“It is for these reasons that my pictorial collection of Alice through her dream underground for these modern times, is dedicated in awe to John Tenniel, whose skill and imagination made his work shine out at a time when black and white engraving from drawings was the only practical means of print reproduction for the illustrator.” ~ Robert Ingpen

I rarely quote a dedication, but this one just touched me. Such a humble man.

alice-caterpillar

Alice and the Caterpillar, by John Tenniel

Some interesting facts about Alice. Lewis Carroll is the pen name used by Charles Lutwidge Dodgson. He wrote Alice’s Adventures in Wonderland for three daughters of a Dean of Christ Church College, Oxford, one of them named Alice Pleasance Liddell, the middle of three sisters. Carroll was a mathematician and worked as mathematics lecturer until his death. When Caroll first wrote the story by hand, he purposely left space for 37 illustrations which were added later by John Tenniel. After coming out of copyright in 1907, 42 years after its publication, over 200 illustrators other than Tenniel have interpreted the story, many paid homage to the original visions of Carroll and Tenniel through their depictions of Alice and the other characters. Carroll realized that the book’s illustrations were as important as his words, for, as Alice herself muses in the opening paragraph of the book, “… what is the use of a book… without pictures or conversation?”

lewis carrollJohn_Tenniel

Lewis Carroll and John Tenniel

Also check out First Tuesday Book Club episode on Alice in Wonderland. They were all over it!

First line
Alice was beginning to get very tired of sitting by her sister on the bank, and of having nothing to do: once or twice she had peeped into the book her sister was reading, but it had no pictures or conversations in it, “and what is the use of a book,” thought Alice, “without pictures or conversations?”

Challenges/Projects
Once Upon a Time IV (book #5), Read the Book See the Movie (pair #4), 1001 Books You Must Read Before You Die, Disney Literature Challenge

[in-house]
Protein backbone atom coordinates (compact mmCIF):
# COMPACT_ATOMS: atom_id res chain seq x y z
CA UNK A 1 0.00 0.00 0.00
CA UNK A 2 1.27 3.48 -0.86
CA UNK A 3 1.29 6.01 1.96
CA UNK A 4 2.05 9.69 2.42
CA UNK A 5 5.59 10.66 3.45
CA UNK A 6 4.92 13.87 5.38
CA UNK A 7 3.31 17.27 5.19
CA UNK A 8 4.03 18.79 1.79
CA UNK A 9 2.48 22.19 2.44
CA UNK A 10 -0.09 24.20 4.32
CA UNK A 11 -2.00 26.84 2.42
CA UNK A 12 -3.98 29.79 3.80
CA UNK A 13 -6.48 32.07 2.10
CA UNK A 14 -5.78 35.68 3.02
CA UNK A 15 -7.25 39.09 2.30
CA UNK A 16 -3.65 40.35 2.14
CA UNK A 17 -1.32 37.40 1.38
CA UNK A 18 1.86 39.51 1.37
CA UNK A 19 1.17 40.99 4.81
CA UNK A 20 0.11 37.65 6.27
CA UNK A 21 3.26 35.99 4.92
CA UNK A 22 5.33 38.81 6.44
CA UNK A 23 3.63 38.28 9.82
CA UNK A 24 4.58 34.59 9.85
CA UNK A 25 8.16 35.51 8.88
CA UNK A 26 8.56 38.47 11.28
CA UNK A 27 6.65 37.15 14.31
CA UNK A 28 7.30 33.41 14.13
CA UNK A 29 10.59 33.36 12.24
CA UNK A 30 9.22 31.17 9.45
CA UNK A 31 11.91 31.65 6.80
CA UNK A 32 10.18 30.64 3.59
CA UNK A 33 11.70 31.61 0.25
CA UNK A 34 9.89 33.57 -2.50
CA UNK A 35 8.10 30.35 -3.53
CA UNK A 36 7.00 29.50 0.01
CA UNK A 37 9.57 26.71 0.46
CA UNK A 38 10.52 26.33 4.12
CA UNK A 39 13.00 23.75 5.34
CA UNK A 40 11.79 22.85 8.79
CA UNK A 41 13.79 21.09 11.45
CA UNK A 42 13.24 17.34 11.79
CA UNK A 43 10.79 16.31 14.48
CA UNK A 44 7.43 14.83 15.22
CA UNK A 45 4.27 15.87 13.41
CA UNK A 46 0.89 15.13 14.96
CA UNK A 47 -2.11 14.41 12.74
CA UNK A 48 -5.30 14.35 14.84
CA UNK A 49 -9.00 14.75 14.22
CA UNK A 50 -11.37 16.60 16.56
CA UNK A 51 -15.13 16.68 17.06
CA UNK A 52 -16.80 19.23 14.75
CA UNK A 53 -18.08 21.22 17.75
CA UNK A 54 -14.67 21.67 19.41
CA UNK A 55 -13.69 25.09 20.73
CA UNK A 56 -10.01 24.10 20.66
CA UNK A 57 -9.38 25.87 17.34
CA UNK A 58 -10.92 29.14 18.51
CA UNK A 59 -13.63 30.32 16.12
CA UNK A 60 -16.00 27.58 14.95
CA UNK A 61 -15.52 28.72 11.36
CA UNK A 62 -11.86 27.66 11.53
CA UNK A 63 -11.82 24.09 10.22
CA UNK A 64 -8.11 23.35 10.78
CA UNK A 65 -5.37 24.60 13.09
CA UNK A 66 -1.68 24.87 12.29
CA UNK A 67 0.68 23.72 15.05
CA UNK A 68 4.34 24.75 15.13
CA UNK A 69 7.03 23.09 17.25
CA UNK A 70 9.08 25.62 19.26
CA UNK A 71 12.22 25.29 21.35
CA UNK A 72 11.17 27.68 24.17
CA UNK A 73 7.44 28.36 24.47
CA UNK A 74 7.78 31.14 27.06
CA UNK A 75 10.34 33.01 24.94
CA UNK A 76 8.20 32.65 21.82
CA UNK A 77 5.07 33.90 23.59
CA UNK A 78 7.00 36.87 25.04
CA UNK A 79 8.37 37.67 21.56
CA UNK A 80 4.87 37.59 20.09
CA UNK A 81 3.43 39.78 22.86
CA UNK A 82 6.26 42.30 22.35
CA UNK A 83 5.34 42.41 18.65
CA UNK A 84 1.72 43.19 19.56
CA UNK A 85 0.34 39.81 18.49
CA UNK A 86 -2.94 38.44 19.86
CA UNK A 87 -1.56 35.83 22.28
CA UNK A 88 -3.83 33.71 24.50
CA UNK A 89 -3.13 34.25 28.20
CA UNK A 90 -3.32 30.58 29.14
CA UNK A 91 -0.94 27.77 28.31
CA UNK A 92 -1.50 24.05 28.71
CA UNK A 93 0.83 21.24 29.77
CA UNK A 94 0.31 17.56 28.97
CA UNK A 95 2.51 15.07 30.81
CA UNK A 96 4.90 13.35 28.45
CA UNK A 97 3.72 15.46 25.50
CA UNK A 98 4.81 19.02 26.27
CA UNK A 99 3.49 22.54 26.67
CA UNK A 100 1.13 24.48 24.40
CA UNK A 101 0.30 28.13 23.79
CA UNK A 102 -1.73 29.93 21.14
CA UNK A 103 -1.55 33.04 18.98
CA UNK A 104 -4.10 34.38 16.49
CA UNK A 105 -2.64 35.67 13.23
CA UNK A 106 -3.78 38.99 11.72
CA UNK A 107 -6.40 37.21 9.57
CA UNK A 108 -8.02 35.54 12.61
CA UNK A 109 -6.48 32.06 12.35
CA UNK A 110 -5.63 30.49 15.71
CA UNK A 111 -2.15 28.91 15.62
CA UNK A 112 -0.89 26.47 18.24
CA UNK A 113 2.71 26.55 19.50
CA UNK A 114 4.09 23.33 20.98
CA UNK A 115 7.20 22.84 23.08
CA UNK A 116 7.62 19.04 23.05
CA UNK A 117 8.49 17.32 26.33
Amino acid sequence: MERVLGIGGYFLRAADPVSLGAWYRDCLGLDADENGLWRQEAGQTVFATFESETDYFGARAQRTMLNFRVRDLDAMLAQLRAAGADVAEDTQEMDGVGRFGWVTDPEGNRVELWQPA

Also reviewed by
Loved! Ready When You Are, C.B. | Sasha & The Silverfish (with illustrations by Camille Rose Garcia)
Didn’t :(. su[shu]

The Films

I watched Tim Burton’s Alice months ago, but I think I’m going to talk about that one after I read Through the Looking Glass. This time around hubby and I were curious about the other adaptations of Alice apart from the Disney cartoon. So we tried two versions: the 1972 and 1999 (there are an incredible amount of movie adaptations of Alice!)

Alice's Adventures in Wonderland 1972Alice in Wonderland DVD 1999

We tried the 1999 version first (right), the one with Whoopi Goldberg and Ben Kingsley, but quickly got bored. So after 20 minutes or so we tried the 1972 one (left), which we liked more and watched until the end. It stays quite true to the story, with the appearance of the Gryphon, Mock Turtle, the Duchess and Pepper-woman (who are missing in the Disney cartoon).

But you see, the problem is Alice’s Adventures in Wonderland is one hell of a book to turn into a movie. I do think it is quite impossible to adapt the book, no matter how many times people try. The humour and the deft language is completely lost. Sure the world is full of strange creatures, but that’s about it.

I haven’t watched all the adaptations ever made (and I don’t think I will), but I will bet a good money that the Disney version is probably the best of the lot and as best as you can get for Alice. Though it surely has not beaten the book, nuh-uh. I haven’t re-watched the Disney version for this round of my Disney Literature Challenge (mostly because I just realized I don’t own the DVD. How can that be? I thought I owned all Classic Disney DVDs.) but I don’t need to. We have a clear winner.

alice in wonderland DisneyAlice in Wonderland

Disney Literature Challenge Round 2

Disney vs. Carroll
on Alice Adventure’s in Wonderland

Well, what do you know? Carroll won the battle. (What, you mean I wasn’t clear enough?)

Current Score
Disney – 1 vs. Authors – 1

DLC